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Public Employee Press: PEP Talk

Biden administration moves quickly on pro-worker agenda

Our voices—our votes—do count


On his first day in office, President Joe Biden already set the tone for how he intends to treat labor. One of his first acts was requesting the resignation of Peter Robb, General Counsel of the National Labor Relations Board, who was appointed by former President Trump. Robb has a long anti-union, pro-big business history that included his involvement in the firing of striking air traffic controllers in Aug. 1981.

Not surprisingly, Robb refused the request. He was fired that afternoon, as was his Deputy General Counsel Alice Stock. On Jan. 25, President Biden appointed Peter Sung Ohr, a career NLRB attorney, as Acting Counsel. Ohr immediately went to work by rescinding 10 of Robb’s most egregious anti-worker decisions.

President Biden also appointed NLRB board member Lauren McFrerran as Chair, replacing another Trump appointee, corporate lawyer John Ring. For now, McFrerran is the only Democrat on the NLRB until later this year when the President can replace current members with more worker-oriented appointees.

President Biden’s first act in transforming the agency that enforces labor law in collective bargaining and unfair labor practices was only one of many taken to implement the Biden Administration’s ambitious, pro-worker, labor agenda.

Another action item is directing the Occupational Safety and Health Administration (OSHA) to update and strengthen COVID-19 safety recommendations and enforcement efforts, radically altering the agency’s direction in prioritizing worker safety. These new standards hopefully include mandates on masks, social distancing, and better communication between management and workers during COVID-19 outbreaks and other emergencies in the workplace.

Citing the need for swift action to reduce workers’ risks from the coronavirus, Biden wrote: “Ensuring the health and safety of workers is a national priority and a moral imperative. Health care workers and other essential workers, many of whom are people of color and immigrants, have put their lives on the line during the COVID-19 pandemic.”

President Biden has not stopped there, though. He also has:

  • Ordered OSHA to change its enforcement focus and shift to a robust outreach to the most at-risk workers—mainly immigrants and people of color afraid of retaliation by employers.
  • Directed the Department of Labor to issue guidance clarifying that workers may refuse work that could jeopardize their health and continue to still receive unemployment benefits—a vital lifeline for workers displaced by the health crisis.
  • Issued an Executive Order establishing a $15 minimum wage and emergency paid leave for federal employees and contractors, anticipating a move by the now-Democratic-controlled U.S. Congress to push for a national minimum wage increase.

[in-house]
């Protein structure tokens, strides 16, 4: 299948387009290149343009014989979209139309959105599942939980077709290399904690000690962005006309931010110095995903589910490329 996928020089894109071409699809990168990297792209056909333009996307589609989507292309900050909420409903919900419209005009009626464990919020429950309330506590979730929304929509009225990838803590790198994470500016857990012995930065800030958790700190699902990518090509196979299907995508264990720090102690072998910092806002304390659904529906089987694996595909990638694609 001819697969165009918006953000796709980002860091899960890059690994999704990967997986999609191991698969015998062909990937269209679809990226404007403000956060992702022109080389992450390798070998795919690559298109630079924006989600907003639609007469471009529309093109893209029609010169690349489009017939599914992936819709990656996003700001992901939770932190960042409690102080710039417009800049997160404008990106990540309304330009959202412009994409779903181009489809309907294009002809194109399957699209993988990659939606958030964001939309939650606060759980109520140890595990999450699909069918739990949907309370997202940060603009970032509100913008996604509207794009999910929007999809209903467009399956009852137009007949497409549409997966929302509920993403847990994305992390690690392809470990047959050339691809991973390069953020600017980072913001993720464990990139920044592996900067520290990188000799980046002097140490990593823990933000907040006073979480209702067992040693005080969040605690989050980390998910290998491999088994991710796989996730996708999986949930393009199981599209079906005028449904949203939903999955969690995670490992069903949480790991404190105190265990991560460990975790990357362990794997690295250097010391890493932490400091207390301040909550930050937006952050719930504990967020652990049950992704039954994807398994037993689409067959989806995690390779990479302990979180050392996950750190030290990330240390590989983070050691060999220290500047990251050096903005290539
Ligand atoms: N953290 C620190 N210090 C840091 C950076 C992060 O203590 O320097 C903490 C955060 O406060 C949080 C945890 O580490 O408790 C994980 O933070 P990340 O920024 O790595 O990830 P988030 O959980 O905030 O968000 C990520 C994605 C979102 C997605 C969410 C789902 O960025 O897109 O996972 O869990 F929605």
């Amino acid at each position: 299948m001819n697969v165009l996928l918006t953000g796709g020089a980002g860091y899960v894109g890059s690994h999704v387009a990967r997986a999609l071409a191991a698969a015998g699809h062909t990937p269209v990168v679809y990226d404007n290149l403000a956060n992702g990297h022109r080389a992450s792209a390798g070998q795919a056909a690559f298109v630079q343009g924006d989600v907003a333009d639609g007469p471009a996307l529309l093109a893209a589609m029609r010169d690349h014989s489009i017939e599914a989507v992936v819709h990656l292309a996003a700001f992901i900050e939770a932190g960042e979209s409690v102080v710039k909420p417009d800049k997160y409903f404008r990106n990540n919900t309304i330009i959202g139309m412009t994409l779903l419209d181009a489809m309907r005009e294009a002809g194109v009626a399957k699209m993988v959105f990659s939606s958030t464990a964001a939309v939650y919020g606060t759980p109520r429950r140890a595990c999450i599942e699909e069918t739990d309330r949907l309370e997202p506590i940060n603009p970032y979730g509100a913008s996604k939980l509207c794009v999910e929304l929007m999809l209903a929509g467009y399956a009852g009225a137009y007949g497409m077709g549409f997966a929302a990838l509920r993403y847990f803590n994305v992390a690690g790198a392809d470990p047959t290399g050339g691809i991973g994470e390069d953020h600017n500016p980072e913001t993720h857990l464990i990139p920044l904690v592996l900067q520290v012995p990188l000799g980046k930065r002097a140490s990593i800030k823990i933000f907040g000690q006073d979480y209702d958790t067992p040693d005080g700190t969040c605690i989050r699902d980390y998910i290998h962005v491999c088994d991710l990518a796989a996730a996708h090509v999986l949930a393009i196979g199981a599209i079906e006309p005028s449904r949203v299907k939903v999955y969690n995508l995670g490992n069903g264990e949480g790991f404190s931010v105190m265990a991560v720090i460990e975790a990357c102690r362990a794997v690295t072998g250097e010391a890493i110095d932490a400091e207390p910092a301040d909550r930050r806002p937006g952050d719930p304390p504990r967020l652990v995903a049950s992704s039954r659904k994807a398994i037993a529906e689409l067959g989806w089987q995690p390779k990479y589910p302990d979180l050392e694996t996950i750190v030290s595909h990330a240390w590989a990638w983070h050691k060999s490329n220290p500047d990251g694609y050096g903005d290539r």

Another key move by the President was nominating Boston Mayor Marty Walsh as Labor Secretary. The child of Irish immigrants, Walsh was a member of Laborers Local 223, and later head of Boston’s Building and Construction Trades Council, before being elected Mayor in 2013. He hosted the 2018 American Federation of City, State and Municipal Employees convention,

DC 37’s national union, and spoke to the delegates who had gathered several weeks after the U.S. Supreme Court ruling in Janus v. AFSCME.

“We are seeing a war on working people, on our families, and our communities by dividing the American worker against each other in every possible way. They demonize and divide,” Walsh said then. “Together, we have the power to reject inequality and division. I stand with you each step of the way.”

After his confirmation, Walsh is expected to work on plans to recover the millions of lost jobs due to the pandemic, push for the $15-an-hour minimum wage, and fulfill Biden’s campaign promise to strengthen the power of organized labor, which, according to recent polls, has increased in popularity during the pandemic.

During his U.S. Senate confirmation hearing, Walsh said, “These are not just policies to me. I’ve lived them. Millions of American families right now need them.”

As Labor Secretary, Walsh will be on hand to help implement the American Rescue Act, the Biden Administration’s COVID-19 relief package to fund the frontlines by providing aid to states, cities, and schools that have been left financially devastated by the impact of the pandemic, and to push for legislation soon to be introduced in Congress aimed specifically to help public workers—essential workers on the frontlines of the pandemic—organize and have collective bargaining rights, both snatched away by the 2018 Janus ruling.

President Biden is moving quickly to undo the damage done to the labor movement under the previous presidential administration whose main objective was to undermine the advances made by organized labor to help middle- and working-class Americans.